Twenty-five breweries from the Fukushima Prefectural sake cooperative are banding together to promote their latest beverage offerings and assure the public that they are safe from any radioactive fallout from the 2011 nuclear disaster in the region.
Japan’s sake industry is one of the many that have been affected by the public’s fear of buying anything from the Fukushima region. Other products like mushrooms, fruits, cereals, wasabi, seaweed and salmon are now looked upon with suspicion of containing any radioactive material. But the sake brewers say that all rice used for their beverages undergo strict checks for radioactivity, even tighter than the government standard of 10 becquerels or lower per kilogram. Last October, the government allowed the rice from the region to be sold once again. The entire brewing process of the sake also has regular checks, including in the unrefined stage and until the sake is ready to drink. They are hoping that people will start trying their newest products, as they unveiled them at a show in Tokyo’s Ginza shopping district last Tuesday.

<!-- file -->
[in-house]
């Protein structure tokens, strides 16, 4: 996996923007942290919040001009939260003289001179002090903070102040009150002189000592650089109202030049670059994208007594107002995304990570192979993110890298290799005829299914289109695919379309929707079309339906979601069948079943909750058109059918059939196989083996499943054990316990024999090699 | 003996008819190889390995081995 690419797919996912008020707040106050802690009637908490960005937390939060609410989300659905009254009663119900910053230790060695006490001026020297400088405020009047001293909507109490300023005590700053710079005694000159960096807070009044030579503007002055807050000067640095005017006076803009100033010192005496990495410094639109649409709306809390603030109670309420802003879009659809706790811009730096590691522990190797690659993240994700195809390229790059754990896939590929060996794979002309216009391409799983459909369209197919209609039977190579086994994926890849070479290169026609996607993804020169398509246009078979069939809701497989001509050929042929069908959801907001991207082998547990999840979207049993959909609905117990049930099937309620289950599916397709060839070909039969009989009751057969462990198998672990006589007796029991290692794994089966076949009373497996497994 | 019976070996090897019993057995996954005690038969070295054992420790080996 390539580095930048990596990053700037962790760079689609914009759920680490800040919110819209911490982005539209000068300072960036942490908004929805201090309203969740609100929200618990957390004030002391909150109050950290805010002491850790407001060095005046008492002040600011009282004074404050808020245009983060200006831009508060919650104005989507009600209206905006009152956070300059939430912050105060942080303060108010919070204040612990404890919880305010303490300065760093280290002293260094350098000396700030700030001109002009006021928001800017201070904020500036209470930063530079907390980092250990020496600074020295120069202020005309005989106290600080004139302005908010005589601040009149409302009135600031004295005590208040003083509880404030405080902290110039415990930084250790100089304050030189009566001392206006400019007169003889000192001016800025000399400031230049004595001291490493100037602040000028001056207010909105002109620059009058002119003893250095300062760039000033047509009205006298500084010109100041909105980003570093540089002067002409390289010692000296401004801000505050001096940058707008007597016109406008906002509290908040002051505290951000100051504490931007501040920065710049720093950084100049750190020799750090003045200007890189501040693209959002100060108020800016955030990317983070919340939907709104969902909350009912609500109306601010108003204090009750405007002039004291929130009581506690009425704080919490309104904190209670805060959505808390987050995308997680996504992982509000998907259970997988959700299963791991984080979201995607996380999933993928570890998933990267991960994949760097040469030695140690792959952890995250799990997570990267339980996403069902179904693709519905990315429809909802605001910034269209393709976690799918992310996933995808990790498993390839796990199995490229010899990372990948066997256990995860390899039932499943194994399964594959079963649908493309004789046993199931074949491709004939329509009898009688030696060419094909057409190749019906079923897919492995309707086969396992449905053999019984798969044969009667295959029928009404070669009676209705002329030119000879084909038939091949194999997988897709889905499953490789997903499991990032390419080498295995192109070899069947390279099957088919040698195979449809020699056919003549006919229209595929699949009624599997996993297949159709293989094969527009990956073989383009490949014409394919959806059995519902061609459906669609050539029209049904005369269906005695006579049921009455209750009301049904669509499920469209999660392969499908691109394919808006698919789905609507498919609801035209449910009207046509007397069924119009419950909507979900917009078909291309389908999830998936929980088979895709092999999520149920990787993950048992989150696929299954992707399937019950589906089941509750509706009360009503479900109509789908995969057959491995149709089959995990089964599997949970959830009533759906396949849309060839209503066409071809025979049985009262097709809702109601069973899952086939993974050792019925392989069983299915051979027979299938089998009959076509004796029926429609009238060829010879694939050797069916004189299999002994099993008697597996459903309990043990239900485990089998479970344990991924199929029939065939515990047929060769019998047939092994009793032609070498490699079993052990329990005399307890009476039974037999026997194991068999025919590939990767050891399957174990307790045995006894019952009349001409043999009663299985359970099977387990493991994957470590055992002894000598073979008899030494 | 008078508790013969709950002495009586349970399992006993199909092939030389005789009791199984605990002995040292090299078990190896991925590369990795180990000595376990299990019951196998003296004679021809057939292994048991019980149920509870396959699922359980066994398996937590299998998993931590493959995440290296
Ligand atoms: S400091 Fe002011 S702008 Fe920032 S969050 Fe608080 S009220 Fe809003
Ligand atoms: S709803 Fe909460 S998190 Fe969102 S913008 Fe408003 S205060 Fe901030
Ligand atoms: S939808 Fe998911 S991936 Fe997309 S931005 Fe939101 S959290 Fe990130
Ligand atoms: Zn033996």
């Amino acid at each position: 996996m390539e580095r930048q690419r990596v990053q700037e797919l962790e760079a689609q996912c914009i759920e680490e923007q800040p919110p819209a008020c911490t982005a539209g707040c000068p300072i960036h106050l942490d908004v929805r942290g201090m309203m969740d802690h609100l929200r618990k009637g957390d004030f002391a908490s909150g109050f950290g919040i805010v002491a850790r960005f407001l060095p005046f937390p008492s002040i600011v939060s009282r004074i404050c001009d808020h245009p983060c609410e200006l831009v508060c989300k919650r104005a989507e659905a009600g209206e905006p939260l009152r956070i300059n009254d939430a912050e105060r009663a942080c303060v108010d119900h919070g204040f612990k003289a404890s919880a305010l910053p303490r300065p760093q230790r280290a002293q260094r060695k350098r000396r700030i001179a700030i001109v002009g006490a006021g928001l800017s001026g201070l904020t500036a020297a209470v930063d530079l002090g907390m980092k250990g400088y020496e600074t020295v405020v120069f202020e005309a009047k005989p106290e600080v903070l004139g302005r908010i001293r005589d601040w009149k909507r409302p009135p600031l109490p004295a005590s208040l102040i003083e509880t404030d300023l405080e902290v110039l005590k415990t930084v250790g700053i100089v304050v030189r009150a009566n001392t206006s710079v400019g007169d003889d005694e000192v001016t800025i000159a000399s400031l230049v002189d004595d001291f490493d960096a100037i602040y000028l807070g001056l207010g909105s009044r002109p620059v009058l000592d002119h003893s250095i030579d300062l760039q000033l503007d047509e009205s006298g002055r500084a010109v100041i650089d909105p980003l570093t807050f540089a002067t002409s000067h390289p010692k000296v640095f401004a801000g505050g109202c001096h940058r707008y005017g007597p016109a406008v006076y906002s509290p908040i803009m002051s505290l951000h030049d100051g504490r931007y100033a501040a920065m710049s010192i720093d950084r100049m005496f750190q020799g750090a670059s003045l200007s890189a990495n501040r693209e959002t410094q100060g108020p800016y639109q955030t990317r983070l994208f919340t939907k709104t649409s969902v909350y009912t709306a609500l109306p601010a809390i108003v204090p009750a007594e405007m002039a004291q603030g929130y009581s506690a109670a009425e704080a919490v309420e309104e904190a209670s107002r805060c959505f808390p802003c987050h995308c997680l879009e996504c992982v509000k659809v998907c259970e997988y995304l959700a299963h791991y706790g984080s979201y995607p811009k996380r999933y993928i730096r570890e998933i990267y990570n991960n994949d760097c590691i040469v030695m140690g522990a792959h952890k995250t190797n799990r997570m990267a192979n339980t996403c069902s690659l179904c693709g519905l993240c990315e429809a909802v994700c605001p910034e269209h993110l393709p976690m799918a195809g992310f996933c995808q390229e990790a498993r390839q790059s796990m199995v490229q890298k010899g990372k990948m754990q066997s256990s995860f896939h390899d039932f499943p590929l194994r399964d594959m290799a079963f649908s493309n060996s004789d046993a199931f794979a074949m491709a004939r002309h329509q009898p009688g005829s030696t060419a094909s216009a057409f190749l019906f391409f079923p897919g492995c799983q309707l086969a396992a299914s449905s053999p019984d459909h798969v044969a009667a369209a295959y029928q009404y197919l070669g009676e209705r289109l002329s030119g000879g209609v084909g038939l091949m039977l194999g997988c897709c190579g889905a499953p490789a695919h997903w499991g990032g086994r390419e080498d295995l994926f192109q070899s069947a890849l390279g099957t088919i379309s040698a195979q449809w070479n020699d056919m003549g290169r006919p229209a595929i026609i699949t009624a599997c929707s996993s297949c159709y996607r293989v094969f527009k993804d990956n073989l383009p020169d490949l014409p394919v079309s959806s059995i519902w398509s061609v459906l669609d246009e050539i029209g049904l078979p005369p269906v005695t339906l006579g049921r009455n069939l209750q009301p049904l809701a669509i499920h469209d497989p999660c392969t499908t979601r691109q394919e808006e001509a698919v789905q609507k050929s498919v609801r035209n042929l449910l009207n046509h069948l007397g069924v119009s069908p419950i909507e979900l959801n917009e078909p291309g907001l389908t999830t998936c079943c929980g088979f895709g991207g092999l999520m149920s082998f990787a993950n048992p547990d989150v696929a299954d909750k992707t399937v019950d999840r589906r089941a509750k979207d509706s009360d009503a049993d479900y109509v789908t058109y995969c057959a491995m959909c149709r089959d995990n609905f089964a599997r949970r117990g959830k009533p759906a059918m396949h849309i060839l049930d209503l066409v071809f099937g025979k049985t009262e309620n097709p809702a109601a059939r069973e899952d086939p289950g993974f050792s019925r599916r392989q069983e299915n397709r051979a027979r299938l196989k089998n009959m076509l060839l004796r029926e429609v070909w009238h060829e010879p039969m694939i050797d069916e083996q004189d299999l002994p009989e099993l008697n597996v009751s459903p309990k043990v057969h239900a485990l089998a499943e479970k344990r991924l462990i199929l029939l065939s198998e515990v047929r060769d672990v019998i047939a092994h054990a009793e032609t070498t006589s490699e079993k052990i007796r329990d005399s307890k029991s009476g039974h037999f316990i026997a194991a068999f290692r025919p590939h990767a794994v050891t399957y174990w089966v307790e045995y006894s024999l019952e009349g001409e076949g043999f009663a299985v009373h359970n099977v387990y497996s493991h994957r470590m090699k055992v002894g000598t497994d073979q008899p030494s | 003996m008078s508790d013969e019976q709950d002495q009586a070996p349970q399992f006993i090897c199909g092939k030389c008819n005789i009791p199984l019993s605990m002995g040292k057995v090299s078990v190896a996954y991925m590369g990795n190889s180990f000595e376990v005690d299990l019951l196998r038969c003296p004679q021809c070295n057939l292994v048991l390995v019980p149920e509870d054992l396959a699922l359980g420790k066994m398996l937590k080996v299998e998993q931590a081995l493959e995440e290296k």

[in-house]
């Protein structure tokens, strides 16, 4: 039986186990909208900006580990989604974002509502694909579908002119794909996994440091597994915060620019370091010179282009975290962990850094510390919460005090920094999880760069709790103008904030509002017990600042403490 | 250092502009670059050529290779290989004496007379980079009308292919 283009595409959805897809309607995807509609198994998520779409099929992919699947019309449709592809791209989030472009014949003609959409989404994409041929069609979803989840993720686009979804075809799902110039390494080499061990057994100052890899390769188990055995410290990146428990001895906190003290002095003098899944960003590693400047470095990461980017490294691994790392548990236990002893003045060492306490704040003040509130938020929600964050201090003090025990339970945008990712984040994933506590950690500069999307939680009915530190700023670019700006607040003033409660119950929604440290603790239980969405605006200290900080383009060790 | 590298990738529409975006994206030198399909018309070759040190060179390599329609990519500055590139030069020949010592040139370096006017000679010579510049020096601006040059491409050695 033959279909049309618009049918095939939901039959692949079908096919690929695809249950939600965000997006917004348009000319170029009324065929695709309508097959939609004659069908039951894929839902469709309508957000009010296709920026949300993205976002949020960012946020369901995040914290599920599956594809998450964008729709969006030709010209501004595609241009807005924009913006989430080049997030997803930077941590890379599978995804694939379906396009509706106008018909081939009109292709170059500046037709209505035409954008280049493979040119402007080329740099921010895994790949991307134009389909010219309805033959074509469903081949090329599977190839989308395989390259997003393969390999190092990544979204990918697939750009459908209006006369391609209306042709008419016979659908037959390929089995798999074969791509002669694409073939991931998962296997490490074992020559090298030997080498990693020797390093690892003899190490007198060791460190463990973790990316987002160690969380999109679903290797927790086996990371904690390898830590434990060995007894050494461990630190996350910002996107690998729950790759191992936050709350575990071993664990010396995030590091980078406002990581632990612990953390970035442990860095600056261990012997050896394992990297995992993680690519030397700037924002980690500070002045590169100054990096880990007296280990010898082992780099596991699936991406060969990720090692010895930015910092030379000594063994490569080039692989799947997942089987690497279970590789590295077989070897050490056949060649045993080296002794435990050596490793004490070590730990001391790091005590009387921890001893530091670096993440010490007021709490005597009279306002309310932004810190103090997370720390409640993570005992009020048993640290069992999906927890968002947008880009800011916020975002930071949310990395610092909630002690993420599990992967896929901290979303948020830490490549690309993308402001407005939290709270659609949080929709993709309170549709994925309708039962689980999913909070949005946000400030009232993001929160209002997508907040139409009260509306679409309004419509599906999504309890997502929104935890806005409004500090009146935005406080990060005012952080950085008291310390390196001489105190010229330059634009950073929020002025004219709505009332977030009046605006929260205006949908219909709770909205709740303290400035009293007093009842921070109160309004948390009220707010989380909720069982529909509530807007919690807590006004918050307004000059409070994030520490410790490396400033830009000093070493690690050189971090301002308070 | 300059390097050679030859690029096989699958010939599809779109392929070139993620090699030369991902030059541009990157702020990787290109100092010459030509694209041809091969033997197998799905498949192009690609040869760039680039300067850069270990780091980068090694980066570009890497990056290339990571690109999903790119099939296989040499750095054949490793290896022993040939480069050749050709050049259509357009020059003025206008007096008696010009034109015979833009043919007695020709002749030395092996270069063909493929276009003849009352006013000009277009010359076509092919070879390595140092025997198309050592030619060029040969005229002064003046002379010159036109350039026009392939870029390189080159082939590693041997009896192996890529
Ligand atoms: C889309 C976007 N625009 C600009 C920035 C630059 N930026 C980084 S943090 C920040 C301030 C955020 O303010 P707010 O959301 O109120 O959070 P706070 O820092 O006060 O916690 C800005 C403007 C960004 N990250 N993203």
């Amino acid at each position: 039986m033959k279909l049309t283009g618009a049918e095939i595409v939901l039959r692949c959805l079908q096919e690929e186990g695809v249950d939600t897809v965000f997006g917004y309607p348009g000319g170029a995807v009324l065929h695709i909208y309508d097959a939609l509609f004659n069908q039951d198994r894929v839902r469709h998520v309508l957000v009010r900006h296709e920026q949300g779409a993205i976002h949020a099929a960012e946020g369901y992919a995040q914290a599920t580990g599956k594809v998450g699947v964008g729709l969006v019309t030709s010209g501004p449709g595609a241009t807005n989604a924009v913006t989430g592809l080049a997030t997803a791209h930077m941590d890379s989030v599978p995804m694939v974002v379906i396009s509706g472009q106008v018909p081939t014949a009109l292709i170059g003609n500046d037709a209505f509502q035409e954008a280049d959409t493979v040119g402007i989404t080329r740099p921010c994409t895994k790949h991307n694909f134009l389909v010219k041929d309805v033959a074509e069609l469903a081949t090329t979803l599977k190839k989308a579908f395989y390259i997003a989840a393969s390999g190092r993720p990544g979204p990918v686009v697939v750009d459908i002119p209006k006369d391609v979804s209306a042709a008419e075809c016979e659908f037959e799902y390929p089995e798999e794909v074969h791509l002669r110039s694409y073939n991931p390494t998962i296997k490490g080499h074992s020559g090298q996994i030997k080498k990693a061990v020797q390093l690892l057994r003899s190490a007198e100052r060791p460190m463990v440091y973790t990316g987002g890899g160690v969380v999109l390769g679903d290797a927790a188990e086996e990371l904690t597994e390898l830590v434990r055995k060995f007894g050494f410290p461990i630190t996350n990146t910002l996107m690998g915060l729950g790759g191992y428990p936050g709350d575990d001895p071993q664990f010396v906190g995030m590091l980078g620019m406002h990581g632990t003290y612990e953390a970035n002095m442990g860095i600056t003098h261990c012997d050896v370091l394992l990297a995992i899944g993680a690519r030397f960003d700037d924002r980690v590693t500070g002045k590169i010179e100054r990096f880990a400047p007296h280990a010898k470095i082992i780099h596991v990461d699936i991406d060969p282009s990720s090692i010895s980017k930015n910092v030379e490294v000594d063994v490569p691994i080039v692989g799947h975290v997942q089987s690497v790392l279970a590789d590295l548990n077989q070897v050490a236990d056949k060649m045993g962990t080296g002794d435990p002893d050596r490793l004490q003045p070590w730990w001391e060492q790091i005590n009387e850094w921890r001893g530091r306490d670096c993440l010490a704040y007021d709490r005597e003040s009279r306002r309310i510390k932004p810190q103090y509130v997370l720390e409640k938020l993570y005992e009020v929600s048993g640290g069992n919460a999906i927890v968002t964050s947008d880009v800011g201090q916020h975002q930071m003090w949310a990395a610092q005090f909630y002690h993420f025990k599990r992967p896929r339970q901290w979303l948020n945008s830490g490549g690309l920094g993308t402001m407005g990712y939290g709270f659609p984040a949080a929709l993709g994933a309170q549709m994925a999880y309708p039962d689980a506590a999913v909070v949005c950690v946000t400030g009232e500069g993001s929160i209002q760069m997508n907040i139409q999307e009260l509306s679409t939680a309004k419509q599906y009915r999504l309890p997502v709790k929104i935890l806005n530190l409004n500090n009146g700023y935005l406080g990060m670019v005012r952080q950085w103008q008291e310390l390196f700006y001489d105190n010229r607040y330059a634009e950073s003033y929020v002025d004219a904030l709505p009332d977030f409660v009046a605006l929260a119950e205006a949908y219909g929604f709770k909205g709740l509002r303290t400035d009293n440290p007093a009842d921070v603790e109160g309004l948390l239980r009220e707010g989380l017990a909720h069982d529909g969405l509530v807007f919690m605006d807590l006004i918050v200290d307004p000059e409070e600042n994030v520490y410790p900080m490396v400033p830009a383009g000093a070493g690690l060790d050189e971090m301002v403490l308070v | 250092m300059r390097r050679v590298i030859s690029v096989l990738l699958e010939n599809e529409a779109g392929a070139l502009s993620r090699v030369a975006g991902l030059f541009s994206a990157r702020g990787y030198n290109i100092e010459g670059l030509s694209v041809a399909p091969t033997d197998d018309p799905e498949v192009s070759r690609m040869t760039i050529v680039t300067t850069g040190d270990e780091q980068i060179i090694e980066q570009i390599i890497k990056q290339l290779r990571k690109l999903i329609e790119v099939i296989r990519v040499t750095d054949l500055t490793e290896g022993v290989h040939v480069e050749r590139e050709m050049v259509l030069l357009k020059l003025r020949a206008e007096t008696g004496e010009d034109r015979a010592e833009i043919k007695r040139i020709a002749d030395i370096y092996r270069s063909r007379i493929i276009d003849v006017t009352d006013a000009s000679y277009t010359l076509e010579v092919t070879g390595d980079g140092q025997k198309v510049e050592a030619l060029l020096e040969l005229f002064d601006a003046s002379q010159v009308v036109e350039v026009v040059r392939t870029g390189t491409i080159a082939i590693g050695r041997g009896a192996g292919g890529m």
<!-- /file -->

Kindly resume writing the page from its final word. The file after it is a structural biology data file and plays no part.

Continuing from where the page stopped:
The government had to raise the legal limit for radioactive cesium in Japanese produce in the wake of the Fukushima Plant meltdown in 2011 but since April of 2012, they have returned to normal. Still, sales and exports in the region have not improved and are drastically affecting the different industries.
[ via NHK World ]
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